As if one weren’t enough, now another group is expected to introduce its own take on how to cut the federal budget deficit.

Last week, the two co-chairs of President Obama’s bipartisan deficit commission, former Sen. Alan Simpson, R-Wyo., and former White House chief of staff Erskine Bowles, presented their proposed plan in advance of the full 18-member commission’s final report (see Deficit Panel Unveils Plan). While there were the expected shrieks of dismay at the proposed sacrifice of some sacred cows like the mortgage interest deductions, some commentators at least gave the two leaders plaudits for producing some serious proposals on some touchy matters like raising the minimum retirement age for Social Security.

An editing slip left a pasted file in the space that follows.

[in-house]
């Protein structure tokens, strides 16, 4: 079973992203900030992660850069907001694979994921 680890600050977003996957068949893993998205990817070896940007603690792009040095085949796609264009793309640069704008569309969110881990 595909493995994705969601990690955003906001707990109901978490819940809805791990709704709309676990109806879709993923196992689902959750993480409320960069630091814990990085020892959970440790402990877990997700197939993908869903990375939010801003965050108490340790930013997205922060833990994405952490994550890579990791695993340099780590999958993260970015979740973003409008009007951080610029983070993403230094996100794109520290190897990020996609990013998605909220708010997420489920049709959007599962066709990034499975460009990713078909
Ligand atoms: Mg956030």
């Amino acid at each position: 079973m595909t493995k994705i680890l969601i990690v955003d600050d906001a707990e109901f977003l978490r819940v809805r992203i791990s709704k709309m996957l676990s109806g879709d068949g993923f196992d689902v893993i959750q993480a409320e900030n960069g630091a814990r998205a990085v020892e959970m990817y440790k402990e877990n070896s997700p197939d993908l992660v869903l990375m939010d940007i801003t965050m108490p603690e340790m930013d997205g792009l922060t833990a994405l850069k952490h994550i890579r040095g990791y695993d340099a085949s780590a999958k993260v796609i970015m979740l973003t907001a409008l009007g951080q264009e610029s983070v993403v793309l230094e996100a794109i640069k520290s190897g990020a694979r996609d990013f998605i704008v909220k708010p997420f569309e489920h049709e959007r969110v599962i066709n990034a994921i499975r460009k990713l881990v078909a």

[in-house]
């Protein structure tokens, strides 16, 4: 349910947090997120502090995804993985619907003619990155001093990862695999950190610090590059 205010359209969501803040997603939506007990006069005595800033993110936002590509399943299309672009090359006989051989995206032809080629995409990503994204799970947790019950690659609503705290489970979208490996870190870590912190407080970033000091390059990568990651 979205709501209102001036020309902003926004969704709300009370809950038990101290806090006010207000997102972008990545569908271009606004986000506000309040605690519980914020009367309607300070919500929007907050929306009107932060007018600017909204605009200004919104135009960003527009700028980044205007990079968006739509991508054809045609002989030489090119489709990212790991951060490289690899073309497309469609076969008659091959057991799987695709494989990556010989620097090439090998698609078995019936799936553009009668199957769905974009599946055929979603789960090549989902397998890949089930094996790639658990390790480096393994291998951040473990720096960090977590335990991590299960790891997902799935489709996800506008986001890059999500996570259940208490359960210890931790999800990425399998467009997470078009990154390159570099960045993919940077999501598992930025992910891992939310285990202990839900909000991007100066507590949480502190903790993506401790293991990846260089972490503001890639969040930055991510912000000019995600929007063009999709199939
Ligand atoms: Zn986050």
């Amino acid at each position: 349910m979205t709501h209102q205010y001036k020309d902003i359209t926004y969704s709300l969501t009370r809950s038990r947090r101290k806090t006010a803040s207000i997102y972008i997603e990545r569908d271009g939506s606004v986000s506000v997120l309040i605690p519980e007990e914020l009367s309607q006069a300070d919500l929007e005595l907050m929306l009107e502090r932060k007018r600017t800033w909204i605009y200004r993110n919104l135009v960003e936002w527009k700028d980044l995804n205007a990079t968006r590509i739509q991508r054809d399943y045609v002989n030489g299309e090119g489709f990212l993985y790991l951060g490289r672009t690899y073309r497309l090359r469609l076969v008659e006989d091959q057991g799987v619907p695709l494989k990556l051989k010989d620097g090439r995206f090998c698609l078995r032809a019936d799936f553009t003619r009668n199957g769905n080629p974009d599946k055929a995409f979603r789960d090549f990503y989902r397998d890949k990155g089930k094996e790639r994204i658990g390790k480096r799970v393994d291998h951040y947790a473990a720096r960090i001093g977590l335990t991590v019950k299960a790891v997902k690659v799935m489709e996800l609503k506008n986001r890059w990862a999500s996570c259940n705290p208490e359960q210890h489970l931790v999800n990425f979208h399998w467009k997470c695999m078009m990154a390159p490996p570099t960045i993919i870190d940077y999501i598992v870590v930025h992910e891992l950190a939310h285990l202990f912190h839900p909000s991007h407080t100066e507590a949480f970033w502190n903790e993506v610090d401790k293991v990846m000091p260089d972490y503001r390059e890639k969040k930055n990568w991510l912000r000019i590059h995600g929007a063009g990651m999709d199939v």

However, the consensus seemed to be that whatever plan the full commission manages to approve (which itself is not a certainty) in time for its December 1 deadline, Congress stands little chance of passing it, unless it is forced to do something in the event of another financial crisis, such as the bond market crumbling or China closing its wallet to U.S. debt purchases.

The alternative plan, from the Bipartisan Policy Center’s Debt Reduction Task Force, is expected to become public Wednesday, according to The Wall Street Journal. The group is chaired by former Senate Budget Committee Chairman Pete Domenici, R-N.M., and former White House Budget Director and Federal Reserve Vice Chair Alice Rivlin.

According to the Journal, the proposals will include a one-year payroll tax holiday in 2011, a reduction in individual and corporate income tax rates, a 6.5 percent national consumption tax, and an excise tax on sugary drinks. Despite the soda tax, let’s hope this plan gets a sweeter reception than last week’s plan. You can tune in to the Bipartisan Policy Center’s website at 10 am Eastern time to watch the live announcement.